A Monolithic Shift from the Monolith:
Towards a Smallsat Constellation Configuration for Global Snow Mass Characterization
The Deborah J. Goodings Professor in Engineering for Global Sustainability
Department of Civil and Environmental Engineering
University of Maryland
Dhiraj Pradhanaga, Centre for Hydrology researcher, will be collaborating with Small Earth Nepal (SEN) in the coordination of three events in August 2019.
Centre for Hydrology student, Caroline Aubry-Wake, received the IAC-IGS Graham Cogley Award for her excellence in cryospheric research and her oral presentation at the 2019 IUGG conference.
Registration is now open for the CH / CSHS Short Course in The Principles of Hydrology, which will run from 10-21 January 2020 at the Barrier Lake Field Station, Kananaskis Valley, Alberta.
Centre for Hydrology Ph.D. student, Chris Marsh, will defend his Ph.D. thesis, entitled Multi-scale modelling of cold regions hydrology.
Date: Monday, August 12, 2019
Time: 9 am
Place: Room 2D71 Agriculture Building.
Centre for Hydrology, PhD student, Zhibang Lv, received the Wiesnet Medal at the 76th Annual Eastern Snow conference held in Fairlee, Vermont, USA. The Wiesnet Medal is awarded to a student with the best oral presentation, Zhibang’s oral presentation was titled’ Assimilation of snow interception information into a cold regions hydrological model’.
As Quebec communities clean up after this spring’s floods, anger is rising among those who don’t have the means to move on – and who wish the province was doing more to help. In a country with an ad-hoc approach to natural disasters, their struggle could soon be everyone else’s, too Continue reading
The Global Institute for Water Security, Centre for Hydrology and Global Water Futures are hiring a Digital Service Coordinator located in Saskatoon, SK.
Reporting to the GIWS/GWF Communications Specialist, the Digital Services Coordinator will be part of the GIWS/GWF Communication and Outreach team, and will ensure high quality in digital communications initiatives, including web, mobile, social media, and other digital platforms. In particular, the Co-ordinator is responsible for web renewal projects and the ongoing development, maintenance, posting, and support for the following websites:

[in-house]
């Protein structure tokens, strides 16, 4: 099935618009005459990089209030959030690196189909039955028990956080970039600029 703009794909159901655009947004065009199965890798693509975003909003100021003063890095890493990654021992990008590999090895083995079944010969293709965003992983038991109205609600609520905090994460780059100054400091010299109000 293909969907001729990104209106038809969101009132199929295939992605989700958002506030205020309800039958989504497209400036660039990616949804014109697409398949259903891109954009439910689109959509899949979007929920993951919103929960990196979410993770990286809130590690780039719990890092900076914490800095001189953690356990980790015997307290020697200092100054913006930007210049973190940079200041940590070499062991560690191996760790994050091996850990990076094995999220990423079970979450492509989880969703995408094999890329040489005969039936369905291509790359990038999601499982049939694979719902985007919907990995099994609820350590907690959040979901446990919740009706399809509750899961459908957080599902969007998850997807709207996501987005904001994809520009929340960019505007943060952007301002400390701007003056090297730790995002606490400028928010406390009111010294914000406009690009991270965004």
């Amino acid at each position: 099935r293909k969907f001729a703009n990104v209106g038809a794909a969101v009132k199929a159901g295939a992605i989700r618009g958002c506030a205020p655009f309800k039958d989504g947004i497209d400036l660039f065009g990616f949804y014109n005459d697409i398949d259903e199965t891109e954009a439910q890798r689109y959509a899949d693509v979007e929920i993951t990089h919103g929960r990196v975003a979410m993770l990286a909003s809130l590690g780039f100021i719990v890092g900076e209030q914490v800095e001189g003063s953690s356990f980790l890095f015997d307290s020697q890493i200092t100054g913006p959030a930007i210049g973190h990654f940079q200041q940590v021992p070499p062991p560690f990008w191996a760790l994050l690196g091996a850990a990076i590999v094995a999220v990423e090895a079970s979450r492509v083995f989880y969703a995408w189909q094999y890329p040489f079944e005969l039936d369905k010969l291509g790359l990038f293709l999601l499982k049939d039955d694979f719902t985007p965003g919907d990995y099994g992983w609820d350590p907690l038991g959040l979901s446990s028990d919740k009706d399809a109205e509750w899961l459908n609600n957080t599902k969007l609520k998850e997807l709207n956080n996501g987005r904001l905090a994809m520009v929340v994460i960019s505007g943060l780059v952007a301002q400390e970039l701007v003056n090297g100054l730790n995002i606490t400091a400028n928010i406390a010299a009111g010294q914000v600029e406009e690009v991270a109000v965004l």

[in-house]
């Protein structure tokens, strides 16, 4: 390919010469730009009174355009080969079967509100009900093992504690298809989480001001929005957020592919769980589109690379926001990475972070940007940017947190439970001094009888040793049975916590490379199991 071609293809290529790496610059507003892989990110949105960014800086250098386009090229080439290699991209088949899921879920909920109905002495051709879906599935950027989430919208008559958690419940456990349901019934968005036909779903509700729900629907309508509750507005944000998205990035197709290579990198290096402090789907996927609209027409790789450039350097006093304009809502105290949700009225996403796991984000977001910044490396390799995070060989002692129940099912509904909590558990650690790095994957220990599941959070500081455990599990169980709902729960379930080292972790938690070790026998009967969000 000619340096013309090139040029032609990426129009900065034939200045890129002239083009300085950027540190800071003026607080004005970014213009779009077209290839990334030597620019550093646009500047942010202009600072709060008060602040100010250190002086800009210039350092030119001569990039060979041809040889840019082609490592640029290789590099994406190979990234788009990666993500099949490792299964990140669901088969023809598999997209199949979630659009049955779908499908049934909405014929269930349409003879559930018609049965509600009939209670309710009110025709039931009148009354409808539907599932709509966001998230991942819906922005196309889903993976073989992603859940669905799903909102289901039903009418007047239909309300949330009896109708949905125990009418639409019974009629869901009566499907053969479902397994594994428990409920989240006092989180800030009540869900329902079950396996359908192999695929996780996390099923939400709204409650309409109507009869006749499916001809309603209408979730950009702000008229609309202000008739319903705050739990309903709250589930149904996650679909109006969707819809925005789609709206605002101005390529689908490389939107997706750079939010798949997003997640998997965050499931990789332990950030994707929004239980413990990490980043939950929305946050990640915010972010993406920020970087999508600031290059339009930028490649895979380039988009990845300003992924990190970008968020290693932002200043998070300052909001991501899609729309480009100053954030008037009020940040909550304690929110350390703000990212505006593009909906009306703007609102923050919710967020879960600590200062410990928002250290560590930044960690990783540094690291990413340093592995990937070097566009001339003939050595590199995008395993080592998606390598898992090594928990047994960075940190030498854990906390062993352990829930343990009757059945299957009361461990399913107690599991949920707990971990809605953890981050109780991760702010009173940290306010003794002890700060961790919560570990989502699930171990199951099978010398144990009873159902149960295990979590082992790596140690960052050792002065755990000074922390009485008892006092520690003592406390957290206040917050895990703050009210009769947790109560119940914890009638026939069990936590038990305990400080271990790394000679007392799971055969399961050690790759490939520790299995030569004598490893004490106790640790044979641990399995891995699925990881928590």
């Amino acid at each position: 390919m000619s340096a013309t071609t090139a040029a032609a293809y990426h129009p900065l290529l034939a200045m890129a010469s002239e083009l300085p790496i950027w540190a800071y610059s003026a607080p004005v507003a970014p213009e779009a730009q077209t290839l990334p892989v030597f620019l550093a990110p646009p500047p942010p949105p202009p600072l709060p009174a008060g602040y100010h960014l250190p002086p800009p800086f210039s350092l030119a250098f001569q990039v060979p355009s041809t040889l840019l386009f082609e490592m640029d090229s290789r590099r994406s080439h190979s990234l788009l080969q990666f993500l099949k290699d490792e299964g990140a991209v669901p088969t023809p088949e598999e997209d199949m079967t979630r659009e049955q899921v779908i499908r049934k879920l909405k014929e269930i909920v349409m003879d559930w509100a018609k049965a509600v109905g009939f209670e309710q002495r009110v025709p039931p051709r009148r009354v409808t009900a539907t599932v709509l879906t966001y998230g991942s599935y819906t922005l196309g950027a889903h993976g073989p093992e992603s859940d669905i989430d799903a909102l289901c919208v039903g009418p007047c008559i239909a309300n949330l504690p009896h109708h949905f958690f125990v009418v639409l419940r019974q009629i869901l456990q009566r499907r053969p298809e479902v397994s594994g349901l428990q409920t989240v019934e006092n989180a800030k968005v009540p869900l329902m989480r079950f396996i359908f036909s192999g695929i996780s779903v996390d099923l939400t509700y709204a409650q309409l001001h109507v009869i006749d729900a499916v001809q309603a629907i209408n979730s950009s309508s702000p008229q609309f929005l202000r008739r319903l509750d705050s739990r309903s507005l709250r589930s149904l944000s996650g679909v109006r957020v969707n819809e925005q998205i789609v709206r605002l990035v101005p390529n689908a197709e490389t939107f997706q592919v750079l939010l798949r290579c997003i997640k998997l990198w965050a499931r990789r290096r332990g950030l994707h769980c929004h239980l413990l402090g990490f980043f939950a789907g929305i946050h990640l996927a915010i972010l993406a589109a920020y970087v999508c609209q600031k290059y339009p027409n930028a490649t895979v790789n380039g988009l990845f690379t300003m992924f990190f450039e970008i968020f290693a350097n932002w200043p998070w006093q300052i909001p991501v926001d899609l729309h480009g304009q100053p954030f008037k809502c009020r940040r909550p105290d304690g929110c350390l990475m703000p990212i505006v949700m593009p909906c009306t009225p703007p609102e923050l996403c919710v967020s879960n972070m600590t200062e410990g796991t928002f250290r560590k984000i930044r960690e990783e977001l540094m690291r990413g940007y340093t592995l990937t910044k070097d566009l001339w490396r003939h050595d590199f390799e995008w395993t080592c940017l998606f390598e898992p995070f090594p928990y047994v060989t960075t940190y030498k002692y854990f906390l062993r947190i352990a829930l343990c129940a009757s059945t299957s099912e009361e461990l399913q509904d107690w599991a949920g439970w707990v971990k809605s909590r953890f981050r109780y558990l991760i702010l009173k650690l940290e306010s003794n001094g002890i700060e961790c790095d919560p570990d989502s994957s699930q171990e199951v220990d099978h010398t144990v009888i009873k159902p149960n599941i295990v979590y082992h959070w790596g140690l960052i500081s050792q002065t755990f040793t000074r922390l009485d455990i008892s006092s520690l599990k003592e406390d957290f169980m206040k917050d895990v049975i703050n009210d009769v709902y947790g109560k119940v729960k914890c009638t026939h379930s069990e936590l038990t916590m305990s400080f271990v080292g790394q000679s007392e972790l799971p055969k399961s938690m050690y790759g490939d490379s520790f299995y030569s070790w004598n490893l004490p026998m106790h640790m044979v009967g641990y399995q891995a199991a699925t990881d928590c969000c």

- Global Institute for Water Security (www.usask.ca/water)
- Global Water Futures (www.gwf.usask.ca / www.globalwaterfutures.ca )
- Centre for Hydrology (http://www.usask.ca/hydrology )
With the ability to work under pressure in a fast-paced environment with competing deadlines and continuous change, the Co-ordinator will work closely with the GIWS/GWF core leaders, project managers of 12 GWF user question-led projects, GIWS/GWF Young Professionals, GWF core teams, and the Centre for Hydrology’s Executive Research Assistant. The Co-ordinator will help ensure that digital content is aligned with GIWS/GWF goals, as well as with university standards and guidelines.
More information visit the job posting here.
The Department of Geography and Planning is pleased to announce the new BSc in Hydrology (4-yr and Honours) starting in 2020. This program will offer students excellent learning opportunities in the field of water science at the #1 Canadian university for water research!
This program will replace the existing Environmental Earth Science program offered by the Department. Students currently enrolled in the EES program may choose to switch to the Hydrology program or remain in their current program. All EES students should speak with an Academic Advisor before course registration to discuss their program and changing options.
There’s less snow than usual to melt in the mountains this spring. That’s the message from hydrologist John Pomeroy, a Canmore-based water expert.
“It’s lower than the normal over most of the mountains,” Pomeroy said, in a Monday interview on the Calgary Eyeopener.
“That’s what we’re going to be seeing at this point: lower snowmelt contribution to streams.”
Pomeroy, the Canada Research Chair in Water Resources and Climate Change, and the director of the Coldwater Laboratory at the University of Saskatchewan, said the explanation for the diminished flows isn’t complicated.
Read more here.